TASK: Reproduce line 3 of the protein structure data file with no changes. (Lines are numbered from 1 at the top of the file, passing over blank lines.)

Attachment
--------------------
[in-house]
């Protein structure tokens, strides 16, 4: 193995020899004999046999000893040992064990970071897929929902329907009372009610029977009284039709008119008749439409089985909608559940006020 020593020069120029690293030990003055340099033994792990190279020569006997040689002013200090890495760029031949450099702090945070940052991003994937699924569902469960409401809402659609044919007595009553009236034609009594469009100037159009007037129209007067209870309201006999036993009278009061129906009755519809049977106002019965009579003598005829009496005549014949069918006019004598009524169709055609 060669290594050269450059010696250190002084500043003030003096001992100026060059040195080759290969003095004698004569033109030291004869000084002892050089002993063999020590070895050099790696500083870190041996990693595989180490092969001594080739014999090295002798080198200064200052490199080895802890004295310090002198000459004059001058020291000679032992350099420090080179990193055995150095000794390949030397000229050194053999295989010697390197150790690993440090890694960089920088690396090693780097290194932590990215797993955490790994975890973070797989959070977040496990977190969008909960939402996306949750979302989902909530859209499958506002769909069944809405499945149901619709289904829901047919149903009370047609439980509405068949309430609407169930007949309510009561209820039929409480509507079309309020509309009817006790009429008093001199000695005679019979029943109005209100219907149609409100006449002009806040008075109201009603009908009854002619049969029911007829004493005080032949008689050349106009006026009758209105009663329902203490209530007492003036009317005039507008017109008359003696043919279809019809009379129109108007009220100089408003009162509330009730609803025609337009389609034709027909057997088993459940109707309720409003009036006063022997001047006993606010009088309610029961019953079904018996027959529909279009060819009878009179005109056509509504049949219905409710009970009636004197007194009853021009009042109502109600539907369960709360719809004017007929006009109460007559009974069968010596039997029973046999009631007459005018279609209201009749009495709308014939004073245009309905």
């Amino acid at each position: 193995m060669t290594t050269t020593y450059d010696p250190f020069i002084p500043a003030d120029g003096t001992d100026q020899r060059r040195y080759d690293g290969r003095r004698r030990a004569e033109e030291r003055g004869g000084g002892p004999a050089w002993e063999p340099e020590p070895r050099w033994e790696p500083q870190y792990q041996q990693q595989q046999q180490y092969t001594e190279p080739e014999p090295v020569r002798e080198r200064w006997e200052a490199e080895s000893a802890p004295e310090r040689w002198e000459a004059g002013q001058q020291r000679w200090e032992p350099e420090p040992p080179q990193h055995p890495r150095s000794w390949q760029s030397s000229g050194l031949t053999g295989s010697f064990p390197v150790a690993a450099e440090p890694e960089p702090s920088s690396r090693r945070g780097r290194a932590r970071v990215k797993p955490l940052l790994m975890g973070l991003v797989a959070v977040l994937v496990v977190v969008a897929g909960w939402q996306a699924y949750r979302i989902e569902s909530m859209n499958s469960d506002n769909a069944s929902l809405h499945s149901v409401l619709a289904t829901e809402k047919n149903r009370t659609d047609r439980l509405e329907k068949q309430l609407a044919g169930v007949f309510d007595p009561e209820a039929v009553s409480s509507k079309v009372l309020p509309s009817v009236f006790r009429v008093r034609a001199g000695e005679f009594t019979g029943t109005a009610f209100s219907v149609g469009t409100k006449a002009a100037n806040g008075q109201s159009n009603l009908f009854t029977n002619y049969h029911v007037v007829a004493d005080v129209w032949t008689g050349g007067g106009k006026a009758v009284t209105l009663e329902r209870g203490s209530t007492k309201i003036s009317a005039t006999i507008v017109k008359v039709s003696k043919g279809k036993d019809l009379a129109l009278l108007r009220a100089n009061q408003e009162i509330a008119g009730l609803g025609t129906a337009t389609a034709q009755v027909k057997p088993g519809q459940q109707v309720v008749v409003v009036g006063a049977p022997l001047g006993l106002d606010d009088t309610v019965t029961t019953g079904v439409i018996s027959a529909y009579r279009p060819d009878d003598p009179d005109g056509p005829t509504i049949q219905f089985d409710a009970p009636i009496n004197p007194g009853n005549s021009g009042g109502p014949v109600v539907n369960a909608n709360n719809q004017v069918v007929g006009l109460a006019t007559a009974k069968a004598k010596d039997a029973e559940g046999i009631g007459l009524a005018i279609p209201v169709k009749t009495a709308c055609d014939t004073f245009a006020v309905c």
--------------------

């Amino acid at each position: 193995m060669t290594t050269t020593y450059d010696p250190f020069i002084p500043a003030d120029g003096t001992d100026q020899r060059r040195y080759d690293g290969r003095r004698r030990a004569e033109e030291r003055g004869g000084g002892p004999a050089w002993e063999p340099e020590p070895r050099w033994e790696p500083q870190y792990q041996q990693q595989q046999q180490y092969t001594e190279p080739e014999p090295v020569r002798e080198r200064w006997e200052a490199e080895s000893a802890p004295e310090r040689w002198e000459a004059g002013q001058q020291r000679w200090e032992p350099e420090p040992p080179q990193h055995p890495r150095s000794w390949q760029s030397s000229g050194l031949t053999g295989s010697f064990p390197v150790a690993a450099e440090p890694e960089p702090s920088s690396r090693r945070g780097r290194a932590r970071v990215k797993p955490l940052l790994m975890g973070l991003v797989a959070v977040l994937v496990v977190v969008a897929g909960w939402q996306a699924y949750r979302i989902e569902s909530m859209n499958s469960d506002n769909a069944s929902l809405h499945s149901v409401l619709a289904t829901e809402k047919n149903r009370t659609d047609r439980l509405e329907k068949q309430l609407a044919g169930v007949f309510d007595p009561e209820a039929v009553s409480s509507k079309v009372l309020p509309s009817v009236f006790r009429v008093r034609a001199g000695e005679f009594t019979g029943t109005a009610f209100s219907v149609g469009t409100k006449a002009a100037n806040g008075q109201s159009n009603l009908f009854t029977n002619y049969h029911v007037v007829a004493d005080v129209w032949t008689g050349g007067g106009k006026a009758v009284t209105l009663e329902r209870g203490s209530t007492k309201i003036s009317a005039t006999i507008v017109k008359v039709s003696k043919g279809k036993d019809l009379a129109l009278l108007r009220a100089n009061q408003e009162i509330a008119g009730l609803g025609t129906a337009t389609a034709q009755v027909k057997p088993g519809q459940q109707v309720v008749v409003v009036g006063a049977p022997l001047g006993l106002d606010d009088t309610v019965t029961t019953g079904v439409i018996s027959a529909y009579r279009p060819d009878d003598p009179d005109g056509p005829t509504i049949q219905f089985d409710a009970p009636i009496n004197p007194g009853n005549s021009g009042g109502p014949v109600v539907n369960a909608n709360n719809q004017v069918v007929g006009l109460a006019t007559a009974k069968a004598k010596d039997a029973e559940g046999i009631g007459l009524a005018i279609p209201v169709k009749t009495a709308c055609d014939t004073f245009a006020v309905c």